Hi there! I bought 2 WD Gold 6TB drives to upgrade the old drives in my Mac Pro (2010 model). The drives work perfectly, but whenever I reboot the computer, they won’t show up again, and are apparently not even detected as present in hardware (in Disk Utility). I always need to completely shut down the computer and turn it back on manually for them to reappear. I never had this problem before in this Mac or with any other kind of hard drives (I use other WD RE and Gold drives as well). It seems like a problem with this specific drive’s firmware or something like that. I got warranty replacements for the two drives already, but the new replacement drives still have the same problem. What should I do now?
If the replacement drives are behaving the same but other WD Gold and WD RE drives do not then perhaps it would be best to contact WD Support about this for dedicated assistance. You can do so in the following link:
Try to provide as many details as possible related to the issue at hand and reference the replacement history.
Thanks a lot for the information. I’ll create a case and try to be as helpful as possible to find this problem!
It’s strange, I opened the case back then and didn’t seem to get a reply so far. Is this normal?
Hi Usabell, did you find out the reason for that behavior?
I use 4 disks, 6TB each, in an Apple RAID-0 config.
Same behavior with our MacPro 5.1 - leading now to more and more files disappearing from the finder.
Around one million files are now gone - I wonder, if this could be fixed with a firmware update by WD…
Hi Hans, I contacted WD support again and now got an answer. They told me to provide some additional information, which I did. They told me it’s a complicated case and wanted to know even more, and I provided them with it too. Now I’m waiting for their next answer. It’s probably a bug in the firmware which can be fixed, but they need to find out what is causing it.
I’m having the same problem with an 8TB WD Gold drive in a Mac Pro. WD support has so far been unhelpful (suggesting it was an energy saver issue).
I’m hesitant to use the drive at all, have you been using it, and have you found any issues with files missing like the above poster?
Hi spacemoth, sorry for the late reply. I’ve been in contact with WD’s support about this issue for half a year now, and them being pretty unhelpful so far would be an understatement. They’re basically suggesting that it is a problem caused by Apple and that I need to contact Apple to resolve it, but this computer is out of their warranty, so there’s nothing Apple will do about it. Then WD support always tried to twist it so it isn’t a general problem with these drives, but a specific problem to my setup. They keep assuming things I never said, like it’s about a MacBook Pro (while I always wrote it’s a Mac Pro 5,1), telling me those drives are not made for notebooks. Today I got another one of these support failure gems, they assumed I never connected the drive directly to the internal ports of my Mac Pro (which I said from the get go). This is taking longer and longer, we’re running in circles and nothing gets solved at this rate. I’m starting to get bummed out because time between their answers is very long too, and then always some wrong information makes them believe it’s not them, which is not helping their cause. Let’s see how long they’ll play this game, I’ll soon switch to another brand of HDD manufacturers, problem solved.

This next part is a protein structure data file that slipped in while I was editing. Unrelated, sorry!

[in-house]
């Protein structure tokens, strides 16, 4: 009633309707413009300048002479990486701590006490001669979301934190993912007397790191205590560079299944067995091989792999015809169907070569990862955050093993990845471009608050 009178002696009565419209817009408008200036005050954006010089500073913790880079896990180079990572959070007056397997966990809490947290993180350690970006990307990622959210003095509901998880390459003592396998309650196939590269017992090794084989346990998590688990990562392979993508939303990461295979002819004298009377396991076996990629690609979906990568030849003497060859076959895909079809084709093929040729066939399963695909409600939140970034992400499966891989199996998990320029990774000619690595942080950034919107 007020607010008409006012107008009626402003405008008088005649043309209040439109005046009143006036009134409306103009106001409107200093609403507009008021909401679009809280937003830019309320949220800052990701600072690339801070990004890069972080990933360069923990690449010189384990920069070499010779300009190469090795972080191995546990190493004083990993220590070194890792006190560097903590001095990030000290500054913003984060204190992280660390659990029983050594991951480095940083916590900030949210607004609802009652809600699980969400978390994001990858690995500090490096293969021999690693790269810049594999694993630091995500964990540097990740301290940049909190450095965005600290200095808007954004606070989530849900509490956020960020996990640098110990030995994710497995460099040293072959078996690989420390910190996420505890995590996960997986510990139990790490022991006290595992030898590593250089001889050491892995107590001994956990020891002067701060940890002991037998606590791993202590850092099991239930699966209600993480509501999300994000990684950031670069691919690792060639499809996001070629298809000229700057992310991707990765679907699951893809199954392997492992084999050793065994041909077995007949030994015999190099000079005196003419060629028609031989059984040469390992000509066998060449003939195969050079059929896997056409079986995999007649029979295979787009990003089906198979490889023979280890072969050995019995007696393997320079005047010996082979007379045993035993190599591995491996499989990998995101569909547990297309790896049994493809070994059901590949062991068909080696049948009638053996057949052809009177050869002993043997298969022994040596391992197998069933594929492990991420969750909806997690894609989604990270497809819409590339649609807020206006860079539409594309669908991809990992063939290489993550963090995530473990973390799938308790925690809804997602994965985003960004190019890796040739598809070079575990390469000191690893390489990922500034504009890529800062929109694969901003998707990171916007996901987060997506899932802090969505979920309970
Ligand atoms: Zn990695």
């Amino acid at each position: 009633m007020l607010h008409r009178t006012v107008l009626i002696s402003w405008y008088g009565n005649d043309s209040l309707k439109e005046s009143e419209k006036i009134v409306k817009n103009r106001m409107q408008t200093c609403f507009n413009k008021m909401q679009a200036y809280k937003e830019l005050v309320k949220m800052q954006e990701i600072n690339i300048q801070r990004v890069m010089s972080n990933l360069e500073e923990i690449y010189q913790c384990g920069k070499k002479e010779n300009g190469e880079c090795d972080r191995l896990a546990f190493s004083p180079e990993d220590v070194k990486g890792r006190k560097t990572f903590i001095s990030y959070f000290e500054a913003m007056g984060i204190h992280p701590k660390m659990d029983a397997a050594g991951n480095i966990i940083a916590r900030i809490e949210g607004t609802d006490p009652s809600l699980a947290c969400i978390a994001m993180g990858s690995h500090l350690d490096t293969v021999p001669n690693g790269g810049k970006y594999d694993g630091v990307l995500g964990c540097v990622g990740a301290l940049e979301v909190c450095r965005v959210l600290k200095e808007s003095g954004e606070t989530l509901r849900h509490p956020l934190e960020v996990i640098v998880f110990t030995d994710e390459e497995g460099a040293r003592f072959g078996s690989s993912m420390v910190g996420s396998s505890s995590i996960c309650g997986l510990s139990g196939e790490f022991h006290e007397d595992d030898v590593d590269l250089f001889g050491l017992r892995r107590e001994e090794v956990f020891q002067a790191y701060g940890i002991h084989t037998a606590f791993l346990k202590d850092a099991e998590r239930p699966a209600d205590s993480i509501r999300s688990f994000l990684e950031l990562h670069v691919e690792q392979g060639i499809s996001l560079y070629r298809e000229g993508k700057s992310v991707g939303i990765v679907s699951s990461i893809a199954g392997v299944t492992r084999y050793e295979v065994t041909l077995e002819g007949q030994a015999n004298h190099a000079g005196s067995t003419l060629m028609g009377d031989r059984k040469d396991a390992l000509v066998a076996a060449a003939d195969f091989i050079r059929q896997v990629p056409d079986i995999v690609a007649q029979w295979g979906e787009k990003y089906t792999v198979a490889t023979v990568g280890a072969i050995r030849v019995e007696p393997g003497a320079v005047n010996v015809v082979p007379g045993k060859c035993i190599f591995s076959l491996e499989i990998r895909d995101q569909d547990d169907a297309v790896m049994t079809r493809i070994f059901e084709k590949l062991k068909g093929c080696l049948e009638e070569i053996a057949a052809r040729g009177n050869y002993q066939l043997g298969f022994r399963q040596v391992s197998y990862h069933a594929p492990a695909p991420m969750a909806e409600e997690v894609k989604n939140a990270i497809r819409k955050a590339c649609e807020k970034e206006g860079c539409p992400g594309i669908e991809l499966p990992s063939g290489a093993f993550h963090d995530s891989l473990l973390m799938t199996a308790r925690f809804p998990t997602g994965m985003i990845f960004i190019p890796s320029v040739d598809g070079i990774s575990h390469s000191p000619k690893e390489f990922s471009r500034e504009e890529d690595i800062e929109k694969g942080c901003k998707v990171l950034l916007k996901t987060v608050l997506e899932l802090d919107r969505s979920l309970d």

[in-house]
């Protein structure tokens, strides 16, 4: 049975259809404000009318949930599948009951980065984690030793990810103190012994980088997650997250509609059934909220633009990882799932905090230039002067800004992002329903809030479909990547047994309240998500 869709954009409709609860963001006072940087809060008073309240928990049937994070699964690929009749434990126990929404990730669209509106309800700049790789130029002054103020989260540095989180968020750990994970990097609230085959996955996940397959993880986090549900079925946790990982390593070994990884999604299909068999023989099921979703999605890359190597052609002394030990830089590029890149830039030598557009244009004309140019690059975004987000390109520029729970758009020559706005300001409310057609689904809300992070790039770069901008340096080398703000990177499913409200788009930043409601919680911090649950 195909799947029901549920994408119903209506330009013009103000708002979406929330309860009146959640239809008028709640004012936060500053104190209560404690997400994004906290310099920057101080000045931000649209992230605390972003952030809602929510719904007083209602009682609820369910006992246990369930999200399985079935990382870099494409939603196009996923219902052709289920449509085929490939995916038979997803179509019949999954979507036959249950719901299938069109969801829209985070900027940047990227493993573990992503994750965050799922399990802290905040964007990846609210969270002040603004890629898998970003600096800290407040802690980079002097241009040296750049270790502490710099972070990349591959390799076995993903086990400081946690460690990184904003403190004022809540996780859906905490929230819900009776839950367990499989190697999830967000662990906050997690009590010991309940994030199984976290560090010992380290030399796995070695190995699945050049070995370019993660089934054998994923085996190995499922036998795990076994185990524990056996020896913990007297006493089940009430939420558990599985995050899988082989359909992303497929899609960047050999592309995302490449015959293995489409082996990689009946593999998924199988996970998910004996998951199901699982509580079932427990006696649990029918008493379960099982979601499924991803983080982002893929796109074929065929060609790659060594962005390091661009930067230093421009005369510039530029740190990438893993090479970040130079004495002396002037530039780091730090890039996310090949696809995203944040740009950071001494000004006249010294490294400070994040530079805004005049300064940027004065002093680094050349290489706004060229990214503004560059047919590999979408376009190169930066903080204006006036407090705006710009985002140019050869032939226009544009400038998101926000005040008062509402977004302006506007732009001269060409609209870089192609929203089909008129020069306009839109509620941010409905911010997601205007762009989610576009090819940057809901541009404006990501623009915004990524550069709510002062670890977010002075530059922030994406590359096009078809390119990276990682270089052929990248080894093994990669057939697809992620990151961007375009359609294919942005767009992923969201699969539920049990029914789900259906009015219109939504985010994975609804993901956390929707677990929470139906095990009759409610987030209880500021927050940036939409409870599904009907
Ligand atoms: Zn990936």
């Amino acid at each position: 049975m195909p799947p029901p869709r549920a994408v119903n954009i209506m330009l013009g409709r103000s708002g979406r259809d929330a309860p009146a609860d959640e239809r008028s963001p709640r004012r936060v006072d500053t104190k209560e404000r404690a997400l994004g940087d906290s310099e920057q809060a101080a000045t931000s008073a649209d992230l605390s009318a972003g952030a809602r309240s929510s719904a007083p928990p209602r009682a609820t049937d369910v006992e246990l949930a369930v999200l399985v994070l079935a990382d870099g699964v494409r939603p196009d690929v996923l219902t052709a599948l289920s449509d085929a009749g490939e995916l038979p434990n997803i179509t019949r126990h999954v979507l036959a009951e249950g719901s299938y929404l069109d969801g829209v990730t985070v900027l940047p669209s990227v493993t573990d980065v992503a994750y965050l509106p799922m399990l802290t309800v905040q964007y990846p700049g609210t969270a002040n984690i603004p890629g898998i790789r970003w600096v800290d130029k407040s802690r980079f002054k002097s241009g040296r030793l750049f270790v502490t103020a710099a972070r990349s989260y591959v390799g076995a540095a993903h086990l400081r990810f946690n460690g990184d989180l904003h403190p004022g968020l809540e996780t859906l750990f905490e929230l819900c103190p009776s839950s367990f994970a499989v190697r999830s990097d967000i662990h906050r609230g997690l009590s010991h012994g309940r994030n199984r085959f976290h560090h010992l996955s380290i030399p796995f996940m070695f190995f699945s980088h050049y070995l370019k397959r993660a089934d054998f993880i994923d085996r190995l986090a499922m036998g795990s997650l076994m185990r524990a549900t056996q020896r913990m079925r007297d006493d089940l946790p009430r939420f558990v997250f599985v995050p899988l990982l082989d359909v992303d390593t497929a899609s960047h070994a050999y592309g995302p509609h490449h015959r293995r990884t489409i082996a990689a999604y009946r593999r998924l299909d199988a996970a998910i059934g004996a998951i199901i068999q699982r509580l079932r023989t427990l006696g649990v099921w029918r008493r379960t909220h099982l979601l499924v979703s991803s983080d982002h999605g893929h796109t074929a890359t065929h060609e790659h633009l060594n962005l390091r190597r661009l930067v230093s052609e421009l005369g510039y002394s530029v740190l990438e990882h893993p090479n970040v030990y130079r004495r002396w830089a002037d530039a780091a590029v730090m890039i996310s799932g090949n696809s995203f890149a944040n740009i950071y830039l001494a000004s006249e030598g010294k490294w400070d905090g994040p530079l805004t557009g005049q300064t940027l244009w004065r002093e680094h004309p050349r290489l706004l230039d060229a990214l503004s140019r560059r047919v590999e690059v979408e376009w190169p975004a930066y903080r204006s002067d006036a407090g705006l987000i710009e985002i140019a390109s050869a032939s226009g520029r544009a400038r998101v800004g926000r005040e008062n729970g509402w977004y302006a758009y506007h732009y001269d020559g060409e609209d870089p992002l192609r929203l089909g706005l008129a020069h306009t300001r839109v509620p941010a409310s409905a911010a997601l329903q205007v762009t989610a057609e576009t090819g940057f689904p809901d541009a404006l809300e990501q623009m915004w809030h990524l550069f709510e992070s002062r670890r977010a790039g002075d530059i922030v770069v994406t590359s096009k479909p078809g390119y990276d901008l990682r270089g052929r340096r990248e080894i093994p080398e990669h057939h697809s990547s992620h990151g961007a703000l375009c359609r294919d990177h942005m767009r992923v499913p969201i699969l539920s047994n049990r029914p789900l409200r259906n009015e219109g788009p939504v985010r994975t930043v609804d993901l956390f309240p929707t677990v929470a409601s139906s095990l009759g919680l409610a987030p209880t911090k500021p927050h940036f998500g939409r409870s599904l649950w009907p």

Also, no missing files on my side of things here, just missing drive after a reboot (need to shut down and do a cold start to make it show up again). Also only happens when booting into Mac OS (no matter what version). Booting in Windows (BootCamp) never causes this problem… I guess the problem Hans had was because he used the faulty drives in a raid configuration, which can of course lead to much worse things. But yeah, I don’t really trust these drives…
There are a couple of things you need to consider here:
- You are using enterprise drives in a desktop situation. Unless you’re using them in a RAID format that’s not the best use case for the drive. Also, I hope you’re not mixing an RE with a Gold in that RAID. Also, does the RAID chip support 6TB, 4K drives?
- You’re using 6 TB drives in an old computer. Are you sure that there isn’t a drive size limitation on that Mac? After all, 2 TB drives had barely come out around that time. That would be a BIOS, or whatever Mac uses for BIOS, issue.
- I know this might sound bad, but if the drives check out to be fine when tested, that’s as far as we will go with it. You need to contact Apple about any drive compatibility issues.
- Finally, as a drive compatibility issue, if they are incompatible - which is how it’s looking, a firmware update wouldn’t fix it anyway. Incompatibility, by definition, means that there is a design difference that prevents one device from working with another. It could be that the drives are 4K drives or larger than 2TB. Or, any number of other significant differences.
Thanks for your reply, Bill_S. I understand that you have your doubts like the other members of WD support staff I already have been in contact with. However, we really face a very strange problem here, let me elaborate a bit on your points.
I am not using a RAID, and I mainly choose RE (and now Gold as a successor of RE) because I want the most reliable drives available, with maximum stability, longevity and performance. I’m trying to use the drive to stream massive amounts of audio samples in a professional Mac workstation, and I’ve seen it mentioned that workstations are one of the uses for WD Gold drives. If that is wrong information, please tell me what other drives would be more suitable for my situation.